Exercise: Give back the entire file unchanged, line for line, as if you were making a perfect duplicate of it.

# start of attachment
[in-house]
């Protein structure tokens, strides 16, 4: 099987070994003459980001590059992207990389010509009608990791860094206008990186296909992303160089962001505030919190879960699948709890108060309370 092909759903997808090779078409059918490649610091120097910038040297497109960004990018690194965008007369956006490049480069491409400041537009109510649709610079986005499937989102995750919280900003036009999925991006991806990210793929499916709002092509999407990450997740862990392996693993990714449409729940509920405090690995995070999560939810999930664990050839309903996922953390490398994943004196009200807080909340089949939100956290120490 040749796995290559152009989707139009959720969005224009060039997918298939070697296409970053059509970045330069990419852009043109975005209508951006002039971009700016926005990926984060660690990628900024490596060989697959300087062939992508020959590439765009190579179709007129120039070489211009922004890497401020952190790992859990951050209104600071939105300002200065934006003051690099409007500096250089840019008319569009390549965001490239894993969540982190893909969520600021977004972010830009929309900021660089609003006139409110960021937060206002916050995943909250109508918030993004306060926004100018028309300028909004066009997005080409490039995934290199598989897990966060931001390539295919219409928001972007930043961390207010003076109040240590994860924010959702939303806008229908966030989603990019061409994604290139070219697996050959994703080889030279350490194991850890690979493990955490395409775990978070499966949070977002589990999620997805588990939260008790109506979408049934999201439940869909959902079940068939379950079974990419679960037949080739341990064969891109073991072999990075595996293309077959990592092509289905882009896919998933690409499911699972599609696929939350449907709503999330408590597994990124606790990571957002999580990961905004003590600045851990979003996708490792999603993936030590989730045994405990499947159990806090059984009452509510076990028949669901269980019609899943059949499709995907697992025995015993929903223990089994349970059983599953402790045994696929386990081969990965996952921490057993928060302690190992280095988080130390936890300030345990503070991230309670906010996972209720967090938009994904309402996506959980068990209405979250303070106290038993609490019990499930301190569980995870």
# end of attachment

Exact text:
[in-house]
């Protein structure tokens, strides 16, 4: 099987070994003459980001590059992207990389010509009608990791860094206008990186296909992303160089962001505030919190879960699948709890108060309370 092909759903997808090779078409059918490649610091120097910038040297497109960004990018690194965008007369956006490049480069491409400041537009109510649709610079986005499937989102995750919280900003036009999925991006991806990210793929499916709002092509999407990450997740862990392996693993990714449409729940509920405090690995995070999560939810999930664990050839309903996922953390490398994943004196009200807080909340089949939100956290120490 040749796995290559152009989707139009959720969005224009060039997918298939070697296409970053059509970045330069990419852009043109975005209508951006002039971009700016926005990926984060660690990628900024490596060989697959300087062939992508020959590439765009190579179709007129120039070489211009922004890497401020952190790992859990951050209104600071939105300002200065934006003051690099409007500096250089840019008319569009390549965001490239894993969540982190893909969520600021977004972010830009929309900021660089609003006139409110960021937060206002916050995943909250109508918030993004306060926004100018028309300028909004066009997005080409490039995934290199598989897990966060931001390539295919219409928001972007930043961390207010003076109040240590994860924010959702939303806008229908966030989603990019061409994604290139070219697996050959994703080889030279350490194991850890690979493990955490395409775990978070499966949070977002589990999620997805588990939260008790109506979408049934999201439940869909959902079940068939379950079974990419679960037949080739341990064969891109073991072999990075595996293309077959990592092509289905882009896919998933690409499911699972599609696929939350449907709503999330408590597994990124606790990571957002999580990961905004003590600045851990979003996708490792999603993936030590989730045994405990499947159990806090059984009452509510076990028949669901269980019609899943059949499709995907697992025995015993929903223990089994349970059983599953402790045994696929386990081969990965996952921490057993928060302690190992280095988080130390936890300030345990503070991230309670906010996972209720967090938009994904309402996506959980068990209405979250303070106290038993609490019990499930301190569980995870």